VIEW FROM THE PORCH - And they dare to call it ... 'customer service'


Like most, I have a few pet peeves -- just a few.

Whatever you do, don't get me started on people who chew gum with their mouths open. (I don't want to see it. Or hear it. Or even talk about it.)

And please don't get me started on the self-centered so-and-sos who talk on cell phones in restaurants and coffee shops.

"Hi Judy. It's me, Melvin -- the center of the universe. Wanna meet for coffee? While you sit twiddling your thumbs across the table from me, I'll yell into my cell phone loud enough to be heard in Pullman. It'll be fun."

And please -- oh, please -- don't get me started on the "customer service" provided by credit-card companies, phone companies, and our nation's wonderful airlines.

Oops! Bad move. You got me started ...

Recently, I flew to Atlanta for a meeting. (In case you're wondering, the meeting went well.) The next morning, I got up early to fly to New York. Atlanta weather was "deteriorating."

When I arrived at the airport, the big-screen TV showed that my flight had been cancelled. A friendly guy in a red coat pointed me to the end of a long line of people. "Lots of flights cancelled, sir. Just get in that line. Someone will be with you shortly."

Like a good boy, I went to the end of a line of 74 people. (I had plenty of time to count.)

The airline -- one of our nation's finest -- had three agents manning its 20 or so "customer service" counters. They didn't seem to be in a hurry. Nine other agents milled about, chatting with one another, laughing periodically, dusting dandruff off their red coats. They all had great senses of humor, but problems with eye contact.

"Why don't they help us?" the teenage girl in front of me wanted to know. Her name was Debbie. Her flight had been cancelled. Her aunt was waiting for her in Pittsburgh and Debbie had no way of getting in touch with her.

"Want to use my cell phone?" I asked. "You'll have to step outside to call. I have a thing about people who talk on cell phones in public spaces. But you can use my phone if that'll help. You don't chew gum with your mouth open, do you?"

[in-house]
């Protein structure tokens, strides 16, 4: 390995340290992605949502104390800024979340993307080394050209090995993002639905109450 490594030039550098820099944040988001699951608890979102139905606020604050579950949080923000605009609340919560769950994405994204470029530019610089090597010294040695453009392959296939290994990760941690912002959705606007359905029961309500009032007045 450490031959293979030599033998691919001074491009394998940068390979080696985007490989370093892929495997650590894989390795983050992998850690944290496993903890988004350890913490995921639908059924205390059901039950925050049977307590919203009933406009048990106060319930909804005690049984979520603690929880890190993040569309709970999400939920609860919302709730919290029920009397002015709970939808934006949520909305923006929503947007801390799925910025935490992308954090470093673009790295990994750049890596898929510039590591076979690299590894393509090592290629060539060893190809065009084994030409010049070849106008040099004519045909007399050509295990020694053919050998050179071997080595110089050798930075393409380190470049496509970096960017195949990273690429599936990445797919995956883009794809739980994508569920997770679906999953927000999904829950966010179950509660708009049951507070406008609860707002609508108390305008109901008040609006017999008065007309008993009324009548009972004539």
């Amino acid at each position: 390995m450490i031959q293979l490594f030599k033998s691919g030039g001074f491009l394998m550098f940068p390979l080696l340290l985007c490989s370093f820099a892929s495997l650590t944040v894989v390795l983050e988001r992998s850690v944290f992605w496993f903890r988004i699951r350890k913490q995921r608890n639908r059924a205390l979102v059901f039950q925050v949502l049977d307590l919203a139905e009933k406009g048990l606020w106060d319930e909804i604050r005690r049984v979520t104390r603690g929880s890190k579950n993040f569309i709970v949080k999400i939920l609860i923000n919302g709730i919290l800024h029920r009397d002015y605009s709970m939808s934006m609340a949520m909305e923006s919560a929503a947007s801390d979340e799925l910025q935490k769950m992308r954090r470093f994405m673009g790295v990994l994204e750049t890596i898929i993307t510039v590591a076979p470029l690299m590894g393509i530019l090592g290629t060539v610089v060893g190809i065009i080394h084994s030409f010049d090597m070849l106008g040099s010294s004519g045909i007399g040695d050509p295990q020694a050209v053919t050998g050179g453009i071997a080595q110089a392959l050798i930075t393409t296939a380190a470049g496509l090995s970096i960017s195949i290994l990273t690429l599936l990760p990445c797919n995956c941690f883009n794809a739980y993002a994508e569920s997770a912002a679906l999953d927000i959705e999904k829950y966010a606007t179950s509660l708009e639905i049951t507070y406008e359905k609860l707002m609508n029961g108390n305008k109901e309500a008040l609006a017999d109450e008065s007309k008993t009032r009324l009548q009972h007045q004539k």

"I don't have my aunt's number and it's unlisted," Debbie said. "Not too smart, huh?"

"Let's see if we can get you some help," I said.

I waved frantically at the nine agents milling about. After a few minutes, one of them waved back. "Just a minute," he chirped, then continued the amusing conversation he was having with one of his co-workers.

Finally, he sauntered over. His name was Harold. "Can I help you, sir?"

"Yes," I said, in my most courteous voice. "This young lady needs some attention."

Debbie explained her predicament.

"Let me see what I can do," the agent said. He walked to the counter, laughed some more with his co-workers, and strolled back.

"You're in the right line," he said and wandered away.

A half-hour later, Debbie reached the counter. Ten minutes after that, I did too. My cheery agent was named Audrey.

"I'm sorry, sir," Audrey said, smiling. "Your flight's been cancelled."

"You don't say?"

"Yes, but you're in luck. We've got you scheduled on another flight that leaves at 9 p.m. tonight -- just 13 short hours from now."

"Can I ask a question before you book that?"

"Of course, sir," Audrey said.

"There seem to be hourly flights to New York. Is there a chance you could get me on an earlier one?"

"Let's see," she said, plunking away on her computer. "I can get you on a 7 p.m. flight," she said, smiling again like she'd just done some great service to mankind.

"Is that the earliest flight you can get me on?"

"Let's take another look," she said.

"Great idea," I said.

She typed on her computer some more. "I could get you on the 5 p.m. flight, if you'd prefer."

"Let's see," I said. "Yes. After thinking about it, I guess I would prefer to go on the 5 p.m. flight. Is that the earliest flight you can get me on?"

"Yes, sir," she said.

"Are you sure?"

"I can check again if you'd like, sir." She seemed a little put out with me.

"Yes," I said. "Let's check again."

She typed some more. "There's one seat left on the noon flight. Would you prefer that?"

"I believe I would," I said.

She handed me a boarding pass and checked my bag.

"This boarding pass doesn't show my seat assignment," I said.

"The seat will be assigned at the gate, sir."

"I thought you said there's only one seat left."

"I did, sir."

"Then wouldn't it make sense to assign me that seat now?" I asked.

"Yes, sir," she said.

"Could you do that for me?"

"No, sir."

The noon flight departed Atlanta at 4 p.m.

"Sorry for the short delay," the pilot said. "Thank you for your patience."

I arrived in New York and hustled to meet some folks for dinner. (In case you're wondering, the food was pretty good.) After dinner, I checked into my hotel and went to bed.

The next morning, I received an e-mail from my new favorite airline. "Good morning!" it started cheerfully. Then went on to say that my flight -- the flight I was supposed to be on the day before -- had been cancelled.

"Imagine that," I said.

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